The Federal Reserve Bank of Dallas said that manufacturing activity picked up in September. The composite index of general business activity increased from 7.1 in August to 10.8 in September, and in general, the data continue to show stronger growth since being nearly stagnant in February. In fact, the paces for production (up from 6.8 to 17.6), capacity utilization (up from 3.6 to 20.2) and shipments (up from 6.4 to 15.9) were all up strongly in September, which was encouraging.
At the same time, there were also measures that expanding at a less-robust pace. New orders (up from 2.2 to 7.5) rose modestly, but with somewhat less gusto than the production figures. Just over one-quarter of those taking the survey said that their sales had increased in September, with 18.4 percent noting declines and 55.7 percent saying that orders were unchanged. Along those lines, hiring (down from 11.1 to 10.6) and capital spending (down from 6.6 to 4.4) both eased slightly, even as they both continued to reflect modest expansion.
The sample comments tend to reflect this nuanced view of the current economic environment, noting both strengths and some challenges. For instance, a chemical manufacturer said, “Our increased business activity is based on orders placed this time last year. We see some softening, especially in demand from Europe and China, while the U.S. remains strong.” Other concerns include cautious consumer behavior and wage and price pressures. A food manufacturer noted, for example, “We remain concerned that our consumers remain under serious financial pressure.” Indeed, where we have seen pricing pressures this year, it has largely been in the food category, with higher costs for meats, eggs, dairy and produce.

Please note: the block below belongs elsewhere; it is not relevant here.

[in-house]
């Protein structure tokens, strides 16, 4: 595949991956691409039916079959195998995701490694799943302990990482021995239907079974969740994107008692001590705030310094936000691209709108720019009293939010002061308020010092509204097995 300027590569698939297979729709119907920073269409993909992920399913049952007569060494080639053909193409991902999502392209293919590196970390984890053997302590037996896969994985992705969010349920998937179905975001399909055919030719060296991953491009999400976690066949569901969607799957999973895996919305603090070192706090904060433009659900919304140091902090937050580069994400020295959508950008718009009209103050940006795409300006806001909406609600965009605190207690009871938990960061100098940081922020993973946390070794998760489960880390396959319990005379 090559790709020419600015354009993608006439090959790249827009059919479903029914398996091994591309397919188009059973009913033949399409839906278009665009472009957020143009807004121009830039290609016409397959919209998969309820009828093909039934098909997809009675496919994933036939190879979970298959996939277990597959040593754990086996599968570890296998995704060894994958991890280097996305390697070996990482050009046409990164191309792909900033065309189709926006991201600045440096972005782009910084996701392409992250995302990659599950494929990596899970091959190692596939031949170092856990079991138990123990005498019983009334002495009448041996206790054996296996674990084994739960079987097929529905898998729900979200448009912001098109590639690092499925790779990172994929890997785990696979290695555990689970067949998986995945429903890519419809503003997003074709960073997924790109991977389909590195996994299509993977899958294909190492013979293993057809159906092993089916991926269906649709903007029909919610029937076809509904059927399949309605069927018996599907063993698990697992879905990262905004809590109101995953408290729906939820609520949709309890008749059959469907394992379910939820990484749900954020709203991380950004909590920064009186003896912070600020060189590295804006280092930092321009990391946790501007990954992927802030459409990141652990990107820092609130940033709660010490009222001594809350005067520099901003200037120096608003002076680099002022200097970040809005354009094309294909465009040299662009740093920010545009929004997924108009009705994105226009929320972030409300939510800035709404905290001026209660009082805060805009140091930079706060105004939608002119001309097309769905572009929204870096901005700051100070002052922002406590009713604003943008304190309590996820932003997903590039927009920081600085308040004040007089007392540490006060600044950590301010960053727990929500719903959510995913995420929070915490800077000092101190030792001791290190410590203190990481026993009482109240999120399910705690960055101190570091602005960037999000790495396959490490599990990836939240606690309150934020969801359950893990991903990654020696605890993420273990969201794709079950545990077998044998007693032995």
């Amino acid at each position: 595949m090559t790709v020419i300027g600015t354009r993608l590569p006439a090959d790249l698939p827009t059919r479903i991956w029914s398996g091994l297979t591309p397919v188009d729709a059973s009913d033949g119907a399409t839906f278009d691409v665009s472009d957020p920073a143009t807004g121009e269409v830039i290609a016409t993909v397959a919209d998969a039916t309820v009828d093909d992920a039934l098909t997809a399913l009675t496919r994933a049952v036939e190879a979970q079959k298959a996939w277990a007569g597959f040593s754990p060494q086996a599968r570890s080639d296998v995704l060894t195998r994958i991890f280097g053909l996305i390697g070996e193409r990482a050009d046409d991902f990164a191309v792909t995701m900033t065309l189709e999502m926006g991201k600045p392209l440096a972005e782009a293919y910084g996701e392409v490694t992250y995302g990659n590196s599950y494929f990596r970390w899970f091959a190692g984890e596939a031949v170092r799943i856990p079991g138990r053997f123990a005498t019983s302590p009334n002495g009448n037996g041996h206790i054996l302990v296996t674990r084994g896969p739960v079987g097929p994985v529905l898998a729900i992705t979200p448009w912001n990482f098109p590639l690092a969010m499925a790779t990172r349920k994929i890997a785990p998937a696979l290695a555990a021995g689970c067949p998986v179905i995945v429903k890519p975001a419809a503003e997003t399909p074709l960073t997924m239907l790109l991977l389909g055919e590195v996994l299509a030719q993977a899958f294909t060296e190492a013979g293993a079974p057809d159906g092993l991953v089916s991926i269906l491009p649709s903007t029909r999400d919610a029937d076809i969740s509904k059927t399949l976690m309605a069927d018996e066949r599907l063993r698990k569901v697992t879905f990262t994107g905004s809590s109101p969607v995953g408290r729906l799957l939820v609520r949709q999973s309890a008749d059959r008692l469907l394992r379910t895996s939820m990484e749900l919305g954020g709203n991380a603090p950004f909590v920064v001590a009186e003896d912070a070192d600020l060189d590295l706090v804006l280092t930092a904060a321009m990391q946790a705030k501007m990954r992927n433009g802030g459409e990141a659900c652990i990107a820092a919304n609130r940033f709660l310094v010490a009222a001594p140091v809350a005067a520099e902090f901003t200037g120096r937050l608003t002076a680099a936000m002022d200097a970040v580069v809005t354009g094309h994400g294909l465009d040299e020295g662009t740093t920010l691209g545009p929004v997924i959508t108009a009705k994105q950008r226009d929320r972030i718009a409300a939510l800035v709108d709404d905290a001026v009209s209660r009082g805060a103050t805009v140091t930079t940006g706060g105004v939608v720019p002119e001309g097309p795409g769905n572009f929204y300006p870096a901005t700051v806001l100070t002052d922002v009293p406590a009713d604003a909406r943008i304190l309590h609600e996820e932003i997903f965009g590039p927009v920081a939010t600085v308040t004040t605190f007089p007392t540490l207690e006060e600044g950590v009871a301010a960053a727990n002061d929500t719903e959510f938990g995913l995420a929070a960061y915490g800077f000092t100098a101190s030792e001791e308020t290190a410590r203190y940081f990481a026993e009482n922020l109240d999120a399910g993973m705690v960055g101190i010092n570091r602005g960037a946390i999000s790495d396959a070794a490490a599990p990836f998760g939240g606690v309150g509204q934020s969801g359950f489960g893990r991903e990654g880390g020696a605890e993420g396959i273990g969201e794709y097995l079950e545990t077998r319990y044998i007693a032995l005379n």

Manufacturers in the Dallas Fed region were mostly positive in September about the next six months, albeit less so than in August. The forward-looking measure of business activity dropped from 18.7 to 12.1. With that said, over 40 percent of respondents expect higher levels of production, new orders, and shipments in the coming months, with nearly 30 percent planning to add new workers and 35.7 percent predicting increased capital spending. The one negative remains elevated pricing pressures, with 45.5 percent of those taking the survey seeing higher input costs over the next six months versus 9.1 predicted lower costs.
Chad Moutray is the chief economist, National Association of Manufacturers.